The U.S. Army shook up the military ground vehicle market Tuesday when it awarded Oshkosh the contract to build its Humvee replacement, an effort that could eventually be worth $30 billion and take roughly 25 years to complete. But a tough political fight may lie ahead before production begins.
In awarding an initial $6.7 billion to the Wisconsin-based company to build Joint Light Tactical Vehicle (JLTV) for it and the Marine Corps, the Army passed over bids from defense giant Lockheed Martin and AM General, the truck maker that produces the iconic Humvee.
The Humvee lost some of its stature as the wars in Iraq and Afghanistan dragged on and the services moved toward heavily armored mine resistant ambush protected (MRAP) trucks to better protect soldiers from roadside bombs. Service officials believe the new, lighter JLTV will allow them to regain some flexibility and mobility in the field.
Neither Lockheed or AM General has ruled out filing a protest with the Government Accountability Office, a process that could complicate the multi-decade initiative that will see around 55,000 vehicles roll off the assembly line.
While Tuesday’s award caps years of work on the JLTV effort, it could mark the start of political fight over the program.
Sen. Tom Cotton (R-AK), an Army veteran and member of the powerful Senate Armed Services Committee, issued a statement minutes after the announcement that hinted at a future fight.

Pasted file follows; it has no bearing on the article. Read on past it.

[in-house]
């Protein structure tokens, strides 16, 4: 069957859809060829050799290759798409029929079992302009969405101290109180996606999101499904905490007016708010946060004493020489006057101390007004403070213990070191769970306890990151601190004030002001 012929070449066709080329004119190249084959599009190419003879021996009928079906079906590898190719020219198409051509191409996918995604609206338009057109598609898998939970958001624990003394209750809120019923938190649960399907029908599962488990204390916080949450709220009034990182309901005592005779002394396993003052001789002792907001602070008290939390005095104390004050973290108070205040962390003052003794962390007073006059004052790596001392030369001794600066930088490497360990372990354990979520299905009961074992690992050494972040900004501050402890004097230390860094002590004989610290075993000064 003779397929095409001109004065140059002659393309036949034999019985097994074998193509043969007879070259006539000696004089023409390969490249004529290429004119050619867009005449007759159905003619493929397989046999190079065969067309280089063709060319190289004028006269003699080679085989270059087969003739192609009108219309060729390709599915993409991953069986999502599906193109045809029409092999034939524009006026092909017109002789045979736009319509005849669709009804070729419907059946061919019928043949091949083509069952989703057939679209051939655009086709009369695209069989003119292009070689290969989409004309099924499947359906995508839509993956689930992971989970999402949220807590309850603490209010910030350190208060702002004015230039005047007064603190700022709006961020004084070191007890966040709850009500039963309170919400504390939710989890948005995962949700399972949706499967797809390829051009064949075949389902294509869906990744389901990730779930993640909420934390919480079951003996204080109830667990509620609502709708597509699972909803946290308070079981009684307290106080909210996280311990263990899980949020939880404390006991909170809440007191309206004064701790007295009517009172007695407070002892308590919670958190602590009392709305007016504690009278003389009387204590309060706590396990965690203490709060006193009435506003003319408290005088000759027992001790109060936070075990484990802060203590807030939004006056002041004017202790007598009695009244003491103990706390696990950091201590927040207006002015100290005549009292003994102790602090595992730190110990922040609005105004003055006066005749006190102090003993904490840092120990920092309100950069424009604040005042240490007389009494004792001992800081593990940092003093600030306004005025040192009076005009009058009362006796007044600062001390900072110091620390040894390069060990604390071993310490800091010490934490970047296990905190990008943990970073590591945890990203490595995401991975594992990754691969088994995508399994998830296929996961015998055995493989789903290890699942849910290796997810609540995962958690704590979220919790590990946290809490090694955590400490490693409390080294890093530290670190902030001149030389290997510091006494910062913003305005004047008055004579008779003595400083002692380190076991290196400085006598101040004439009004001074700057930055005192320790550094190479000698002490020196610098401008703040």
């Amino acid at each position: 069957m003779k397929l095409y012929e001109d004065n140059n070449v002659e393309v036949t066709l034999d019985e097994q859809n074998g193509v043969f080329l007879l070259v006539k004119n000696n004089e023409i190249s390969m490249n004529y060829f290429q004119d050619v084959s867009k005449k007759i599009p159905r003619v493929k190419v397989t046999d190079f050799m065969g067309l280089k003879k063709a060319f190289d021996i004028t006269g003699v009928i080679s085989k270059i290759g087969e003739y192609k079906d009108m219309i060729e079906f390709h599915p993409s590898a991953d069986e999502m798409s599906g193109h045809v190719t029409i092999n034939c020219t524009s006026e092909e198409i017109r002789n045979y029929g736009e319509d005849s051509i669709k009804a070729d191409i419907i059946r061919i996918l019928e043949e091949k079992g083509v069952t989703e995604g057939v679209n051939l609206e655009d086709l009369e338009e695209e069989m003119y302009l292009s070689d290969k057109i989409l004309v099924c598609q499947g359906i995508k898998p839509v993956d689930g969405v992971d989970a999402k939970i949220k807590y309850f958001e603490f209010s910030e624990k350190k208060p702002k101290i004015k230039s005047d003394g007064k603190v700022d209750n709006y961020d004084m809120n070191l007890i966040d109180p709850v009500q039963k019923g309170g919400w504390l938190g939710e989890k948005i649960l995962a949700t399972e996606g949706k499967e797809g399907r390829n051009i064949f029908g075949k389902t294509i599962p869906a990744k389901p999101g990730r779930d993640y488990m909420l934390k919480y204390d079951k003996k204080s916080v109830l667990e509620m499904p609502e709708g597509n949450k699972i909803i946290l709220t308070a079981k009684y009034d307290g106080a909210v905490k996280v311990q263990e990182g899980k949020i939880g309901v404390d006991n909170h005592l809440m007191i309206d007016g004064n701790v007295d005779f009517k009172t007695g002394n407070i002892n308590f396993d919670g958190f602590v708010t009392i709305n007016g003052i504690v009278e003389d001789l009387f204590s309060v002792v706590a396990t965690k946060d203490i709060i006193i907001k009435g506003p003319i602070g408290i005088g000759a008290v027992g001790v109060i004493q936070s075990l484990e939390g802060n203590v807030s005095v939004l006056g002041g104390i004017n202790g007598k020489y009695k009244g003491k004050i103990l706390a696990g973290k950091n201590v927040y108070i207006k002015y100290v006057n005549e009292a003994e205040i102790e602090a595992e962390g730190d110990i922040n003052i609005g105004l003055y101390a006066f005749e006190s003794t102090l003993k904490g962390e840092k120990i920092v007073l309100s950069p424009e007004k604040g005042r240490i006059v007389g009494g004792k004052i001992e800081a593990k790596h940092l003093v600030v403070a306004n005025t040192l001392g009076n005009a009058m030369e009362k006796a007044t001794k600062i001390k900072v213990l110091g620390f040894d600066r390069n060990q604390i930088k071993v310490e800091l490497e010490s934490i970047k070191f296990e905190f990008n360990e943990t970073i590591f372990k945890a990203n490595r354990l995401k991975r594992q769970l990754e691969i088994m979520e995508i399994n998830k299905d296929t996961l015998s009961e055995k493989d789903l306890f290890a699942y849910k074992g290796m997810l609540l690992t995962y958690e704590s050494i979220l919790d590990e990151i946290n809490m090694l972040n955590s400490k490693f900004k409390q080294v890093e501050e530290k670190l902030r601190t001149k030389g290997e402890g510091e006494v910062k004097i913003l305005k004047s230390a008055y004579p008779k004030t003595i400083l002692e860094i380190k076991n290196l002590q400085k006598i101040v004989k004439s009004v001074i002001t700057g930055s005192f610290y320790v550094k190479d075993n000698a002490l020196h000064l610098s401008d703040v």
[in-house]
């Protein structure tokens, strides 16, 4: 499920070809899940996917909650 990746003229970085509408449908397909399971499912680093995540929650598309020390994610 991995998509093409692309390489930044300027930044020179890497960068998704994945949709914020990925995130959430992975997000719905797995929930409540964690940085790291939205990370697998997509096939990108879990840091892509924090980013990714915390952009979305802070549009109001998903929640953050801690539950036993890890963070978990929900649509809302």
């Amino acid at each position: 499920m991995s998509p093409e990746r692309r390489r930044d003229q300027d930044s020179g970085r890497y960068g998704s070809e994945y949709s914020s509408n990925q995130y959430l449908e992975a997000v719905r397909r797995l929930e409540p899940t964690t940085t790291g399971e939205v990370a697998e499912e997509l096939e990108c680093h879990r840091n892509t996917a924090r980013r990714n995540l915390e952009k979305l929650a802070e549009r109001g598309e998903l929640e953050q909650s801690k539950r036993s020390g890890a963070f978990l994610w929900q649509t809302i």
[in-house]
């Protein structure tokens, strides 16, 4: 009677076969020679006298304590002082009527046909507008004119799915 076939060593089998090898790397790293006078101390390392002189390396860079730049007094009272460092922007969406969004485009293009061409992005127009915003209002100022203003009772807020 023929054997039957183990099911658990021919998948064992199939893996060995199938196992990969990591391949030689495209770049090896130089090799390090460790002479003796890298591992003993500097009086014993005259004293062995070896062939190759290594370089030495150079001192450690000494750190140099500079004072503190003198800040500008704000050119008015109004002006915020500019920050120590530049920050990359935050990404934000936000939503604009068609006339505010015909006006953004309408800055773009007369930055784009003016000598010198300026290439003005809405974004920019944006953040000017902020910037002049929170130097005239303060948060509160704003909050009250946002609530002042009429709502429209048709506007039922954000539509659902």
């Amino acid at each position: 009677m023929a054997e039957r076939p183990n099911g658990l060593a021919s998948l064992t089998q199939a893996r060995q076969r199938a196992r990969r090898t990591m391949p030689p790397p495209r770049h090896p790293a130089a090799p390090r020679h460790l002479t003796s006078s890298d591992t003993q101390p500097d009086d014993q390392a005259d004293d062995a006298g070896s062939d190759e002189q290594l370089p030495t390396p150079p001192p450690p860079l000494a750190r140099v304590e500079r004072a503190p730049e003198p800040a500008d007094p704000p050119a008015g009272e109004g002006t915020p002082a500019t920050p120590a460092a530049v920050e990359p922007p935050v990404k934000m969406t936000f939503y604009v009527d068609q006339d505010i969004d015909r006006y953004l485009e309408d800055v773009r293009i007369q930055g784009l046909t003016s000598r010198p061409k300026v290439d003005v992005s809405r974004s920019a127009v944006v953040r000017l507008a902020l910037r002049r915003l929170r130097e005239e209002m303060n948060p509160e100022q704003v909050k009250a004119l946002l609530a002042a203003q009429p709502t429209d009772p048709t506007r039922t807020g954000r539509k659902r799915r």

“I am disappointed the Army did not select Lockheed Martin to build the JLTV,” he said.” I am confident the work and infrastructure Lockheed Martin put in place to bid on this project will bring other economic benefits. And as Lockheed Martin explores their next steps, we stand ready to assist them however we can.”
As for Indiana-based AM General, it could find a strong advocate in Sen. Joe Donnelly (D-IN), who serves on the Armed Services panel along with Cotton. The company’s production facility is located in the congressional district of Rep. Jackie Walorksi (R-IN), a member of the House Armed Services Committee.
Both firms, especially Lockheed, could dip into their coffers to lobby Capitol Hill and rally more lawmakers to their cause if they decide to protest the contract award decision.
Meanwhile, Rep. Glenn Grothman (R-WI), whose district includes Oshkosh, crowed about the economic benefits of the announcement on Twitter, and Sen. Ron Johnson (R-WI) issued a statement saying the new truck “will provide improved durability to protect our men and women in uniform while maintaining the mobility they need.”
Tuesday’s award provides for an initial batch of 17,000 vehicles. The Army wants buy around 49,000 vehicles, with acquisition slated to wrap up in 2040. The Marine Corps hopes to purchase 5,500 trucks and finish production in fiscal 2022.
The initial wave of vehicles is expected to reach the field in fiscal 2018, plenty of time for the losers, and Congress, to step in.